Contributed by David G. Litvack
Much to the delight of junior creditors everywhere, the United States Bankruptcy Court for the District of Massachusetts recently held that, while subordination agreements are generally enforceable in bankruptcy, the assignment of voting rights contained in a subordination agreement is unenforceable in a bankruptcy case.
In In re SW Boston Hotel Venture, LLC, the court considered whether to confirm the debtors’ plan of reorganization over the objection of a secured lender.  One of the issues it faced was determining the validity of two sets of ballots, both purportedly cast with respect to the same claim.  The first ballot came from a junior creditor who cast a ballot on its own behalf in favor of the debtors’ plan of reorganization, while the second ballot came from a senior creditor who cast a ballot against the plan of reorganization on behalf of the junior creditor.  The senior creditor asserted it was entitled to cast the ballot on behalf of the junior creditor based upon the provisions of an intercreditor and subordination agreement, which provided that the junior creditor would assign its voting rights to the senior creditor in any bankruptcy case.
Although subordination agreements are generally enforceable in bankruptcy proceedings pursuant to section 510(a) of the Bankruptcy Code, the bankruptcy court noted that to the extent a provision in a subordination agreement attempts to alter a substantive right under the Bankruptcy Code, such provision is invalid.  The court reasoned that a creditor cannot waive its right to vote with respect to a plan of reorganization because such a waiver would allow creditors to alter the substantive provisions of bankruptcy law – something Congress does not permit.  Thus, the court held that the right to vote on a plan of reorganization is a substantive right that cannot be waived.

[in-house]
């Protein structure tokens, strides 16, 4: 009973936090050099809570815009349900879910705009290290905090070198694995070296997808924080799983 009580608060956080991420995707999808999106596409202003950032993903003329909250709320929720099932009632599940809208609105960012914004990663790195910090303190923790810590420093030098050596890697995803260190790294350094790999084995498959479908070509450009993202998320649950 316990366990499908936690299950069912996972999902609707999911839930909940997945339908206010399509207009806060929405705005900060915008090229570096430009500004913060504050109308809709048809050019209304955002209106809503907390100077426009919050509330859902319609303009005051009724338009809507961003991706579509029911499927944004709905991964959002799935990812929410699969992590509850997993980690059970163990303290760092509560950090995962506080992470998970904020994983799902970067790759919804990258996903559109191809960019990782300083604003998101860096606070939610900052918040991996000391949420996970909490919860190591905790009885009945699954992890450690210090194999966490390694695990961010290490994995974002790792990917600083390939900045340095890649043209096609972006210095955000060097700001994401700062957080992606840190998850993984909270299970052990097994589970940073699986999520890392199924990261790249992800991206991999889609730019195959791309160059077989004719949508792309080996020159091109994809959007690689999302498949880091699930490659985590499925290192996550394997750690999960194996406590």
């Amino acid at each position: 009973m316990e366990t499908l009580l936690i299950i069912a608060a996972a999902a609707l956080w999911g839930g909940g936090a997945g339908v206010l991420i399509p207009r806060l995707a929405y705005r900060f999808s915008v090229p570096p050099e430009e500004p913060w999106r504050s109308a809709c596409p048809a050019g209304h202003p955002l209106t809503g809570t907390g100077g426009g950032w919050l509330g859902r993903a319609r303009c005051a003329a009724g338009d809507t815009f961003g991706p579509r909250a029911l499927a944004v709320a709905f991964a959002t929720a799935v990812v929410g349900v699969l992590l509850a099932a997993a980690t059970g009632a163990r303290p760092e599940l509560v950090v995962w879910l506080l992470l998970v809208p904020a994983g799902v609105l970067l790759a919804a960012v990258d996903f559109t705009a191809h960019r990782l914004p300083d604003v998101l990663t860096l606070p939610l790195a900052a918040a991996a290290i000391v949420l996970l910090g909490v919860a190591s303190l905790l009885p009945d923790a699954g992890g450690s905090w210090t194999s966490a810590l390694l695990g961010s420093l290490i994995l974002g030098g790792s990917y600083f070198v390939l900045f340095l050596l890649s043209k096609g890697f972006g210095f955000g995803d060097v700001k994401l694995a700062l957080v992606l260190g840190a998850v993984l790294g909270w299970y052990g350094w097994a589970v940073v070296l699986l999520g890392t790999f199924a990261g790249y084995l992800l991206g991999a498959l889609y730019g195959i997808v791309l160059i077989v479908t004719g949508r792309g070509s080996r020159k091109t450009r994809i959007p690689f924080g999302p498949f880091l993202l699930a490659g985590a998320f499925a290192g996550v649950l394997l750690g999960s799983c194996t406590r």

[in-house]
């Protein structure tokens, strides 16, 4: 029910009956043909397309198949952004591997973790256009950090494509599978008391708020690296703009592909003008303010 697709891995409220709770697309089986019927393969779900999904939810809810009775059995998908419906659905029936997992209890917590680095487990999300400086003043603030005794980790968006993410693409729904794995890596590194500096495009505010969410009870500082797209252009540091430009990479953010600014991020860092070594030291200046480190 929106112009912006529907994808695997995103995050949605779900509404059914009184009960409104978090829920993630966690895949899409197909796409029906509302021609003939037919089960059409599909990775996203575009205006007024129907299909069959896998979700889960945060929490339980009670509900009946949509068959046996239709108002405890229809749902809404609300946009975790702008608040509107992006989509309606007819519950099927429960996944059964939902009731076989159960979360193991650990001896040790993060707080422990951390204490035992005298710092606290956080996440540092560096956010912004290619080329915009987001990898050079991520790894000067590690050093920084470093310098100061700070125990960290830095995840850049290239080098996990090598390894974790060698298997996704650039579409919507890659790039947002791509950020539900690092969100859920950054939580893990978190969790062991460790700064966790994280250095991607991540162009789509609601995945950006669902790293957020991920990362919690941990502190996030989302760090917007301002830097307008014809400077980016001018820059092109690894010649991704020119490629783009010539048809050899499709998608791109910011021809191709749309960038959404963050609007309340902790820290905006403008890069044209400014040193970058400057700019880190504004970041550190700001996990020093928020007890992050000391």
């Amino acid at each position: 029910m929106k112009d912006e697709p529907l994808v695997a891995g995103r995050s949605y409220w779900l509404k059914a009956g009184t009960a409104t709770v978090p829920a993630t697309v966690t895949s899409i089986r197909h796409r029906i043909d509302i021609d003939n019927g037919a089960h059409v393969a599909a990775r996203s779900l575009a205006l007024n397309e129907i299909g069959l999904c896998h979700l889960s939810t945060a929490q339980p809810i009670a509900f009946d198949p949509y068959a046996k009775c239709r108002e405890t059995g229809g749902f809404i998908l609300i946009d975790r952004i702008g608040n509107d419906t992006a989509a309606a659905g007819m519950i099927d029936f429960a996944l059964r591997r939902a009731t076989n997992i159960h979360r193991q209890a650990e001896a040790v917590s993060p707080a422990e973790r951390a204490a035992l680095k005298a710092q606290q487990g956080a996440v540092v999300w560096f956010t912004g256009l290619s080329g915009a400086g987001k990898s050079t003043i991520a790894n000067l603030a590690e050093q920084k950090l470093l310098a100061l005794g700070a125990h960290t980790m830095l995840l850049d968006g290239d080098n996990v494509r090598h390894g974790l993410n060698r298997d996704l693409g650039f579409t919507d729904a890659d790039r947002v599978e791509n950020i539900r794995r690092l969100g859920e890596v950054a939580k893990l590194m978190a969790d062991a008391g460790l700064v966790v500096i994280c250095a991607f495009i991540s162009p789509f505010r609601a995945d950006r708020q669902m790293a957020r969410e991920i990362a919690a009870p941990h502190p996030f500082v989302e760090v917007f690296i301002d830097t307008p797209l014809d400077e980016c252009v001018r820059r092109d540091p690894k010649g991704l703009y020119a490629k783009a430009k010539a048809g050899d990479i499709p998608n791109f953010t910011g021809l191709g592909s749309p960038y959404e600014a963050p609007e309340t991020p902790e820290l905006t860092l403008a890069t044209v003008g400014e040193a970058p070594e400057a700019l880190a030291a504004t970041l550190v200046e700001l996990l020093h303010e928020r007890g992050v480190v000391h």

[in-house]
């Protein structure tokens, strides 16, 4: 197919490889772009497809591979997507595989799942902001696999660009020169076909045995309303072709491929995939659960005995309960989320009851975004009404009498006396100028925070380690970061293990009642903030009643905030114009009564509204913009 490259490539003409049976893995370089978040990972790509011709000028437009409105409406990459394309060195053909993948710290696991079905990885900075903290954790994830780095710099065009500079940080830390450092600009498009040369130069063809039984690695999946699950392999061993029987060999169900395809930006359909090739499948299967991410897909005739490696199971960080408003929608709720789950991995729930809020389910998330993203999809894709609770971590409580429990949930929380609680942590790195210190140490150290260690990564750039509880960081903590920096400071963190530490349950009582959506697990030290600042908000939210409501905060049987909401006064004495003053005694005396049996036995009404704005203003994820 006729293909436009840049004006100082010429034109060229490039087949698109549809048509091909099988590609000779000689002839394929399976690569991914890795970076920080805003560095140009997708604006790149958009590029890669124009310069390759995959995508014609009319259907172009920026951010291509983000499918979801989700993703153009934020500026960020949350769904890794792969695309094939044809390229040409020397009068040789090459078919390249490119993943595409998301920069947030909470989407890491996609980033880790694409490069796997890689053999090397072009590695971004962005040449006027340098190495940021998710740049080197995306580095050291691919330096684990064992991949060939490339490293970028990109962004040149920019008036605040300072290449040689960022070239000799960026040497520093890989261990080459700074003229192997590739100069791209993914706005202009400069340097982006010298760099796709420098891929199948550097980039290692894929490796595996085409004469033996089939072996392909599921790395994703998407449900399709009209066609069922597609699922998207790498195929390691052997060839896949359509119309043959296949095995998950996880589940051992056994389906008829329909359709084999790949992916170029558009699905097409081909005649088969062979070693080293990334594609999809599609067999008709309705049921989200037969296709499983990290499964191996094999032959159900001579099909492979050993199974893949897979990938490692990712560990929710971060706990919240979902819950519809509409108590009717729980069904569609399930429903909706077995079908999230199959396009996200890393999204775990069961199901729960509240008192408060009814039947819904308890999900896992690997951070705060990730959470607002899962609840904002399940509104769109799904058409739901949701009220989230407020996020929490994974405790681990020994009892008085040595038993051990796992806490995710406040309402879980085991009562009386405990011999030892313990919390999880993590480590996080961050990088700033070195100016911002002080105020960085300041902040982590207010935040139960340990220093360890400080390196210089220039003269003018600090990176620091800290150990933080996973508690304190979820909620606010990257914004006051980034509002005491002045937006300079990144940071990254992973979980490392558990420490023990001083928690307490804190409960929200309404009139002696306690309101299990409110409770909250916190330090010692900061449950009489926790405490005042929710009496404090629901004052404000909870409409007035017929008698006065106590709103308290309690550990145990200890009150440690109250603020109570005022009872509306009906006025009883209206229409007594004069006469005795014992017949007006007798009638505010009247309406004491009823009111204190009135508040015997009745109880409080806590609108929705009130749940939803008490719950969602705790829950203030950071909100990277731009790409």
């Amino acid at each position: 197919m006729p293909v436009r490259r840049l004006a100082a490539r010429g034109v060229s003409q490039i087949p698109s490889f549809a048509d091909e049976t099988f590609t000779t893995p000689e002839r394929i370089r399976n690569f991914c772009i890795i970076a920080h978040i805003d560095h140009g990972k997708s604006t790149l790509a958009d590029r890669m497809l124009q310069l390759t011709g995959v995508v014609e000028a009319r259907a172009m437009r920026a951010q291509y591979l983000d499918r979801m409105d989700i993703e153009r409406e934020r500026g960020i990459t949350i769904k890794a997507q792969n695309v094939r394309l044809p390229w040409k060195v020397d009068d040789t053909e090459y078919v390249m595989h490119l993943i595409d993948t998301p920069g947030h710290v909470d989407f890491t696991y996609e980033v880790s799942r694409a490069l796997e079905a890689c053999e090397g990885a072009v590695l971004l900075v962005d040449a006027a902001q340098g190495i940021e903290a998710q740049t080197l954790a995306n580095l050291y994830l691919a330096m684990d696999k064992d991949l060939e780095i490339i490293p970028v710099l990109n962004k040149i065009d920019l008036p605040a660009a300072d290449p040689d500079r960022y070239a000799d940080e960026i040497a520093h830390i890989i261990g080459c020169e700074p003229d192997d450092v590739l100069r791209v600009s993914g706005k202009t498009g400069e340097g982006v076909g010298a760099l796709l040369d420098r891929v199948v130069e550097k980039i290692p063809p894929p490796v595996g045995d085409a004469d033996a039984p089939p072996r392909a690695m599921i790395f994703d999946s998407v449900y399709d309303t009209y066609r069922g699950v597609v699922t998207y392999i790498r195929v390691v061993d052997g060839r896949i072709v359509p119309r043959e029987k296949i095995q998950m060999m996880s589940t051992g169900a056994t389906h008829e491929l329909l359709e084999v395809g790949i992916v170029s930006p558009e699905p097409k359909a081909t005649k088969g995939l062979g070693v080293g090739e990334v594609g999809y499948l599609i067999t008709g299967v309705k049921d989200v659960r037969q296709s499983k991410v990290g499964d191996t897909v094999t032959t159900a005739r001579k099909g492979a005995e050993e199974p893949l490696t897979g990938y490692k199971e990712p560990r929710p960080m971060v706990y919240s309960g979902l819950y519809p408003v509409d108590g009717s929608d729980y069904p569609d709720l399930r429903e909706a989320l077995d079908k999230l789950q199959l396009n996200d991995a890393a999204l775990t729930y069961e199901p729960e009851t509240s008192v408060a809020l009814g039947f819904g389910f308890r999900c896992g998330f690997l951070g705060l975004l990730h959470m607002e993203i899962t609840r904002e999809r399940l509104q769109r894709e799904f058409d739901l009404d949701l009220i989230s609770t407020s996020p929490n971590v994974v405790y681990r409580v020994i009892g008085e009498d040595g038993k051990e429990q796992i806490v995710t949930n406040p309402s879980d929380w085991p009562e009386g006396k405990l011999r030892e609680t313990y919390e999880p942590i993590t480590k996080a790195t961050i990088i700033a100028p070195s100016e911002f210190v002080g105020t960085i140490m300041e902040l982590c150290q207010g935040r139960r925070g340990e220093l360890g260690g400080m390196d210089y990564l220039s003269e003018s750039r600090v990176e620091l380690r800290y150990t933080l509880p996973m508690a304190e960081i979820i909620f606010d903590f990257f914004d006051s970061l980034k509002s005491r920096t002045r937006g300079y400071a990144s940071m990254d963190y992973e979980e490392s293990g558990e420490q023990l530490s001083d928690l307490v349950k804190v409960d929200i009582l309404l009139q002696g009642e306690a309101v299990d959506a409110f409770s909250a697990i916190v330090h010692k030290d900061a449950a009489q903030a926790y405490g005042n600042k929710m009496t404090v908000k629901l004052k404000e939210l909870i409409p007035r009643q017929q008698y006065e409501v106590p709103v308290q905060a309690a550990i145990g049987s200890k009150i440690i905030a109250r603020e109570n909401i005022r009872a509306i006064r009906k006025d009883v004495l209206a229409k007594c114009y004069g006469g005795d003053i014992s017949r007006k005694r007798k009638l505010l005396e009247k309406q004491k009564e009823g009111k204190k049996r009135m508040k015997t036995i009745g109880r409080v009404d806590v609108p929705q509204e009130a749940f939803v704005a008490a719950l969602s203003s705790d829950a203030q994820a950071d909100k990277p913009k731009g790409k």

Even though the court acknowledged the split in authority on whether the assignment of voting rights contained in a subordination agreement is enforceable in bankruptcy, it determined that the better interpretation is that the assignment of voting rights contradicts a substantive right provided by the Bankruptcy Code.  Specifically, section 1126(a) of the Bankruptcy Code provides that “the holder of a claim or interest allowed under section 502 of this title may accept or reject a plan . . . .”  As a result, the court agreed with the holdings of other bankruptcy courts in the Fourth, Seventh, and Eighth Circuits and disagreed with bankruptcy courts in the Third, Fifth, and Eleventh Circuits.
Other courts have given additional justifications as to why the assignment of voting rights in a subordination agreement is prohibited.  For instance, in Bank of America, N.A. v. North LaSalle Limited Partnership (In re 203 North LaSalle Street Partnership), the court found that Federal Bankruptcy Rule 3018(c) provides that an acceptance or rejection of a chapter 11 plan must be signed by “the creditor or equity security holder or an authorized agent.”  Consequently, the LaSalle court determined that a senior creditor was not the “authorized agent” of a junior creditor because the senior creditor was acting in its own interests and not at the direction of its principal – the quintessential test for agency.
Further, in Beatrice Foods Co. v. Hart Ski Mfg. Co. (In re Hart Ski Mfg. Co.), the court observed that “subordination” is commonly understood to relate to the order of priority of payment on claims, but not to the transfer of voting rights.  Specifically, the Hart Ski court stated,

The intent of § 510(a) . . . is to allow the consensual and contractual priority of payment to be maintained between creditors among themselves in a bankruptcy proceedings.  There is no indication that Congress intended to allow creditors to alter, by a subordination agreement, the bankruptcy laws unrelated to distribution of assets.

Although the decision in the SW Boston case arguably further muddies the water as to whether the assignment of voting rights in a subordination agreement is enforceable in bankruptcy, it does, however, give junior creditors an incentive to challenge the deprivation of their voting rights going forward.  The decision also reinforces the idea that properly represented junior creditors in bankruptcy proceedings have many tools in their arsenal to gain a leg up on senior creditors and/or “torpedo” a thought-to-be consensual plan of reorganization.  Oddly enough, in the SW Boston case, the junior creditor actually supported the debtors’ plan, and the senior creditor rejected the plan.